Her name is Edna Adan Ismail and she is an incredible woman who chose not to retire but instead to work tirelessly to save and improve the lives of women and children. After a successful career working for the World Health Organization, Ms. Edna used her pension and sold her Mercedes to build the The Edna Adan Maternity and Teaching Hospital in Hargeisa, Somaliland where she works every day doing everything from delivering babies to teaching to rounding up surgical masks and supplies.
While this may seem impressive, it is even more impressive to note that Ms. Edna was the first midwife in Somaliland and that she was determined that there be more. She was just unable to accept conditions in which the most dangerous thing a woman could do was to get pregnant.
As Xavier read the story of Ms. Edna and her teaching hospital and her strength and will, he knew Better World Books had to get involved and do something to help.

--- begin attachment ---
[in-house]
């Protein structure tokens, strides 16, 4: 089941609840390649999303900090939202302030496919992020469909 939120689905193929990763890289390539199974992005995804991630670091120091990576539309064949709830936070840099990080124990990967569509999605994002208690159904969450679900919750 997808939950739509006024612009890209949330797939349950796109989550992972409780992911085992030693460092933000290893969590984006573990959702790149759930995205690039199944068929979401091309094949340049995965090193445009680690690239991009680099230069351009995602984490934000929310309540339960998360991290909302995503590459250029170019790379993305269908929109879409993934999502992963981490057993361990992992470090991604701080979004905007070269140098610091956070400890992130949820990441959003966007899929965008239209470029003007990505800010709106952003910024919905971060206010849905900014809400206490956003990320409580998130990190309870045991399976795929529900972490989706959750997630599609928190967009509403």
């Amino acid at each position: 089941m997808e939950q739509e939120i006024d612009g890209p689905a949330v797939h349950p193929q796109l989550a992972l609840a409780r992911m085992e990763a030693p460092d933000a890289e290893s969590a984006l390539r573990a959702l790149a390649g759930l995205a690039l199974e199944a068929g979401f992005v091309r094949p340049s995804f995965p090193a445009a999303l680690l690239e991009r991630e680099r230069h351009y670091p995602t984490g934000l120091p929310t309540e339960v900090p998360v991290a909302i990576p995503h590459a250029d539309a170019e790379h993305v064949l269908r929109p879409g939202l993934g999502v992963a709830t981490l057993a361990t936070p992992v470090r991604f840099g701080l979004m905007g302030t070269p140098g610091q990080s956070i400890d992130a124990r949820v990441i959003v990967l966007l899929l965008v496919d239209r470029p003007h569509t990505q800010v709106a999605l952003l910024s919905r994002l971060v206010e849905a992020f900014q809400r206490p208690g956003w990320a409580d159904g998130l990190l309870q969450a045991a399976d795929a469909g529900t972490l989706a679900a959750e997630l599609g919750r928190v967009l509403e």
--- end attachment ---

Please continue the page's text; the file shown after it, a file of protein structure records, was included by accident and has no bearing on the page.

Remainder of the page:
And where there’s a book, there’s a way. We had the books and Ms. Edna had a teaching hospital that he was sure could benefit from having them. Now to make the connection and figure out the logistics. Read more…
Posted by admin on 08.12.2010 at 9:16 am
Okay, okay I know for many kids (and parents) the end of the summer can be a downer. Time to trade your scuba gear for a protractor and pencil and get on the big yellow bus back to school (or drive yourself to campus – but stay with me). But there is cause for celebration this time of year as well – and if you can’t quite get your head around why, I’m here to help with the Top 10 Reasons ‘Back to School’ Time is Awesome list:
- It’s hard to get sand kicked in your face in a classroom.
- Fall = Football.
- That cutie you had a crush on last year just might be in your algebra class this year.
- New clothes and a new backpack. Lookin’ snazzy.
- Swimming pools are overrated.
- New fall TV lineup. Of course you will study and read books first, but then… Read more…
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Posted by admin on 08.10.2010 at 4:40 pm
If you were at any of the Lilith tour stops this summer, you may have seen our fearless leader (along with the founders of some of the other i4c companies) on the Jumbotron! Yup… we hit the big time… and the big screen. If you missed it – don’t worry, that’s what we’re here for. Check out the video, learn about the campaign and meet the other i4c companies: